For a variety of reasons that aren’t relevant here, I must dramatically reduce the amount of stuff in the Basement Laboratory / Machine Shop / Warehouse.
If you (or someone you know) has / is starting / will start a makerspace or similar organization, here’s an opportunity to go from zero to hero with a huge infusion of tools / instruments / make-froms / raw material / gadgets / surplus gear.
Think of it as a Makerspace Starter Kit: everything you need in one acquisition.
You’ve seen much of the stuff in these blog posts during the past five years, although I tightly crop the photos for reasons that should be obvious when you consider the backgrounds.
A few glimpses, carefully chosen to make the situation look much tidier than it really is:
I’m not a hoarder, but I can look right over the fence into that territory…
I want to donate the whole collection to an organization that can figure out how to value it and let me write it off. Failing that, I’m willing to sell the whole collection to someone who will move it out and enjoy it / put it to good use / part it out / hoard it.
We can quibble over the value, which surely lies between scrap metal and filet mignon.
As nearly as I can estimate from our last two moves, I have 6±2 short tons of stuff:
- Metal shop: old South Bend lathe / vertical mill-drill / bandsaw / hand tools / arbor press
- Cabinets / shelves loaded with cutters / tools / micrometers / calipers / whatever
- Gas & electric welding equipment, gas foundry furnace
- Walls / bins / drawers of fasteners / wire nuts / plumbing fittings / pipe clamps / you-name-its
- Bookshelves of references / magazines / databooks; I’ll keep at most one set of the magazines with my columns
- Ham radio equipment / antennas / cables
- Radial saw, blades, clamps, tooling, and a lumber / plywood stockpile
- Labeled boxes of make-froms on steel shelving; you get the shelves, the boxes, and their contents.
- Solvents, chemicals, metals, minerals, elements, etc.
- Electronic / optical / mechanical surplus & doodads
- Stockpiles of metal rods / pipes / beams / flanges / sheets / scrap parts
- Tools & toys & treasures beyond your wildest imagination
When we left Raleigh, the moving company estimator observed “This will be like moving a Home Depot!”
You must take everything, which means you must have the ability & equipment to handle 6±2 tons of stuff in relatively small, rather heavy, not easily stackable lumps. You’ll need 1000+ square feet of space with at least a seven-foot ceiling on your end to unload the truck(s) and create a solid block of stuff with skinny aisles between the shelves. This is not a quick afternoon trip for you, your BFF, a pickup truck, and a storage unit.
I plan to keep the Sherline, the M2 3D printer, various small tools, some hardware / parts / stock, most of the electronic instruments (antique-ish, at best) and components, plus odds and ends. I’ll extract or clearly mark those items, leaving your team to move everything else without (too many) on-the-fly decisions.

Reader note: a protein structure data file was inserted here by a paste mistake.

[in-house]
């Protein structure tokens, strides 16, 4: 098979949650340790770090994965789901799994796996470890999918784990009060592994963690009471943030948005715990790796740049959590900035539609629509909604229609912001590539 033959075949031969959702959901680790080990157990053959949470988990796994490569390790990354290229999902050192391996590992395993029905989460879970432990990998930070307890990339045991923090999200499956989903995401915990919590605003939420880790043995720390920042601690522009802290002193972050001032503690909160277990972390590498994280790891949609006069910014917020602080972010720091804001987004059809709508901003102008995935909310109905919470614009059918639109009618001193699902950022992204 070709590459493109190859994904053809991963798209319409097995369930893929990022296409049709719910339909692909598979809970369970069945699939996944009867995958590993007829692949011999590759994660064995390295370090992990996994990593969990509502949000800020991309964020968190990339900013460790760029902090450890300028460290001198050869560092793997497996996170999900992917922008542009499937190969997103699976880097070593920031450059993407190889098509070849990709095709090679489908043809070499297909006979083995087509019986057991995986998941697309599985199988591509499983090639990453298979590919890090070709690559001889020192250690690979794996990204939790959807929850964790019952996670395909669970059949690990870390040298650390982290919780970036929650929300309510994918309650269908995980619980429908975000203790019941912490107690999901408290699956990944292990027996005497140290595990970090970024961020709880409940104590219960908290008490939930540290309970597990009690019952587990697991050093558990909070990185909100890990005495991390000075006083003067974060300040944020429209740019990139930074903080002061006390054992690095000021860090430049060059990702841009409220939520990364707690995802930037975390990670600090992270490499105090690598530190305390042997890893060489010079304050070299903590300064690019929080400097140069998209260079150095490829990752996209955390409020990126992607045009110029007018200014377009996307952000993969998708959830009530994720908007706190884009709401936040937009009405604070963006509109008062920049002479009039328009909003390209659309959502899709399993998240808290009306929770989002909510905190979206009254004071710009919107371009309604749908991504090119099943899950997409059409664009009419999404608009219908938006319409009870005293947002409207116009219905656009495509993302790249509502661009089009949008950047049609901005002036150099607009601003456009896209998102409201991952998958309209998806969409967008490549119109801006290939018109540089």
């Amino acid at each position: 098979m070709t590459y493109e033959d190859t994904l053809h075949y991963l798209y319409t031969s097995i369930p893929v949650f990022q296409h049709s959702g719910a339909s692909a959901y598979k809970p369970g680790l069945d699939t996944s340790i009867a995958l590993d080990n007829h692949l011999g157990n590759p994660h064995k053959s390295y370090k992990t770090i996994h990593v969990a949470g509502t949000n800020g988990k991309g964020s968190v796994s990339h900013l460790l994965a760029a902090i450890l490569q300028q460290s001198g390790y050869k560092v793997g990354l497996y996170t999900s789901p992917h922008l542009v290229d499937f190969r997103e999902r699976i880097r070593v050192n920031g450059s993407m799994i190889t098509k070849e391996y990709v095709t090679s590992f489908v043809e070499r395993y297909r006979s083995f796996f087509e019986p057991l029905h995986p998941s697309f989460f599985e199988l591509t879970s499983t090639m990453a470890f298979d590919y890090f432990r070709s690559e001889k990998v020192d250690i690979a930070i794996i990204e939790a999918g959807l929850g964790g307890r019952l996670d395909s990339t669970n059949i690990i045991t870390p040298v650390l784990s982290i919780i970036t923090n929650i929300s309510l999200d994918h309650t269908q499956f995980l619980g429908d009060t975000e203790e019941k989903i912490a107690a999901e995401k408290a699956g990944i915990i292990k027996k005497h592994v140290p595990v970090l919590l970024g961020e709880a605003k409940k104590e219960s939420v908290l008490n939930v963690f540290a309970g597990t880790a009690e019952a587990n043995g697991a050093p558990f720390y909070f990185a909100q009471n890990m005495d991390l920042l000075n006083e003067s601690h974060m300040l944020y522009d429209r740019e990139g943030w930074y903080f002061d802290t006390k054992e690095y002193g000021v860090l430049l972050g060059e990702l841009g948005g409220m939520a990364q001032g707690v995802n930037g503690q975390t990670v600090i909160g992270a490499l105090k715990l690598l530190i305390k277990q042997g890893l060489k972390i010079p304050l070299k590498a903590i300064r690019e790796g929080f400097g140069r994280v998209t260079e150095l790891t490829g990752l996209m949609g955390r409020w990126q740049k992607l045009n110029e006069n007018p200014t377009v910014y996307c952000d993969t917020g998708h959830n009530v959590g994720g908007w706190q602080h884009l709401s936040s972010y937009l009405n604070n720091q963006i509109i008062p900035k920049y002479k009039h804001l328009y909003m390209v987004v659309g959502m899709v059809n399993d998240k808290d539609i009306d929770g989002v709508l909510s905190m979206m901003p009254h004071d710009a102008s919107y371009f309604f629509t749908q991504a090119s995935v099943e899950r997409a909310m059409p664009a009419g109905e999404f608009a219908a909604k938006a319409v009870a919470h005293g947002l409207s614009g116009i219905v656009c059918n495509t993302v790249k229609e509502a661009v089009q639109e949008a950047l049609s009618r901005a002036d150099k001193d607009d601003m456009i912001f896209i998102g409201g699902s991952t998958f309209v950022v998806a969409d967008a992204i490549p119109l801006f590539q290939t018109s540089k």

I can provide photos and descriptions, but, realistically, you should evaluate the situation in person.
Although we’re not planning to move in the near future, if you’re thinking of moving into the Mid Hudson Valley and always wanted a house with a ready-to-run Basement Shop, we can probably work something out. Note: all of the online real estate descriptions, including Zillow, seem confused, as the two houses on our two-acre property contain the total square footage / rooms / baths / whatever. Contact us for the Ground Truth after you’ve contemplated the satellite view.
As the saying goes, “Serious inquiries only.”
21 thoughts on “Makerspace Starter Kit Available”
I’m not consciously trying to be a hoarder but I think I might be. I have been trying to find the time to get rid of everything that I can for years as well but that cannot and will not be through trash/waste disposal. I donate as much as possible to local organizations or maker communities and individuals as I see the needs or requests. I suppose hoarders often have actual trash in the mix as well. I have just tried to rescue as much good tech junk as possible knowing what it is and that it deserves a good home. Like my wife tells me, it didn’t happen overnight so it can’t be cleaned up over night. There’s always a happy medium, the trouble is finding it.
Perhaps having two HP 7475A plotters puts me into hoarder territory…
Sophi pointed me at the Hackaday Traveling Hacker Box… I could carpet-bomb that project with goodies!
Certainly a good idea, although a bit slow to help clean out my stash. I understand your “all or nothing”, as digging through everything to piecemeal it out just makes a mess and takes too much time. Also, local COSI-type institutions can be rather picky about certain items if they contain glass (read, liability). That can make donations difficult, since nearly every device worth taking apart can have a display of sorts (scanners, printers, laptops, etc.)